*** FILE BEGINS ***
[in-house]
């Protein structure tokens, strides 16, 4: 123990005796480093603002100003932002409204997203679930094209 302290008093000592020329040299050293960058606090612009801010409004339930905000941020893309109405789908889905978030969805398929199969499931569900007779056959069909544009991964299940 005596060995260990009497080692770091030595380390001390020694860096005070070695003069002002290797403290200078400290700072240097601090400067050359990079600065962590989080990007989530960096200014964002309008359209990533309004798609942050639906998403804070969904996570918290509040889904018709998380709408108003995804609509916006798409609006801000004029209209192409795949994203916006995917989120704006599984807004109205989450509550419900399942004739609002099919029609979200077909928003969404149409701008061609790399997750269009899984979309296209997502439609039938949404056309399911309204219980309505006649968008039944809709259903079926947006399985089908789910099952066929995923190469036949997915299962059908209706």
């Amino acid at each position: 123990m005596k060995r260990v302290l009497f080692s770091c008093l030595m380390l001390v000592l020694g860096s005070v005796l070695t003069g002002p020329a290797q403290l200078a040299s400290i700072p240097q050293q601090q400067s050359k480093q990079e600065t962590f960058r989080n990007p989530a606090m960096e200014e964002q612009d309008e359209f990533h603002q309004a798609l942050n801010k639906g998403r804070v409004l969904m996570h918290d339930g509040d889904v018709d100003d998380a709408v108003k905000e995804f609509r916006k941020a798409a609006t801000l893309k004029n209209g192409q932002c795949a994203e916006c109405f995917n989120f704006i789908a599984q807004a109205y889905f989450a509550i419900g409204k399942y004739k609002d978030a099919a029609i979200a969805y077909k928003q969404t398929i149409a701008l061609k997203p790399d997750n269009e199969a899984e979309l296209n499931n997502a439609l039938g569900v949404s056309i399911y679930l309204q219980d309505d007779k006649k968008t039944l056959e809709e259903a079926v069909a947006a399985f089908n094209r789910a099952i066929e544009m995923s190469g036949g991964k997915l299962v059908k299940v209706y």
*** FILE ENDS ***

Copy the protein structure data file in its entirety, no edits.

[in-house]
């Protein structure tokens, strides 16, 4: 123990005796480093603002100003932002409204997203679930094209 302290008093000592020329040299050293960058606090612009801010409004339930905000941020893309109405789908889905978030969805398929199969499931569900007779056959069909544009991964299940 005596060995260990009497080692770091030595380390001390020694860096005070070695003069002002290797403290200078400290700072240097601090400067050359990079600065962590989080990007989530960096200014964002309008359209990533309004798609942050639906998403804070969904996570918290509040889904018709998380709408108003995804609509916006798409609006801000004029209209192409795949994203916006995917989120704006599984807004109205989450509550419900399942004739609002099919029609979200077909928003969404149409701008061609790399997750269009899984979309296209997502439609039938949404056309399911309204219980309505006649968008039944809709259903079926947006399985089908789910099952066929995923190469036949997915299962059908209706």
């Amino acid at each position: 123990m005596k060995r260990v302290l009497f080692s770091c008093l030595m380390l001390v000592l020694g860096s005070v005796l070695t003069g002002p020329a290797q403290l200078a040299s400290i700072p240097q050293q601090q400067s050359k480093q990079e600065t962590f960058r989080n990007p989530a606090m960096e200014e964002q612009d309008e359209f990533h603002q309004a798609l942050n801010k639906g998403r804070v409004l969904m996570h918290d339930g509040d889904v018709d100003d998380a709408v108003k905000e995804f609509r916006k941020a798409a609006t801000l893309k004029n209209g192409q932002c795949a994203e916006c109405f995917n989120f704006i789908a599984q807004a109205y889905f989450a509550i419900g409204k399942y004739k609002d978030a099919a029609i979200a969805y077909k928003q969404t398929i149409a701008l061609k997203p790399d997750n269009e199969a899984e979309l296209n499931n997502a439609l039938g569900v949404s056309i399911y679930l309204q219980d309505d007779k006649k968008t039944l056959e809709e259903a079926v069909a947006a399985f089908n094209r789910a099952i066929e544009m995923s190469g036949g991964k997915l299962v059908k299940v209706y």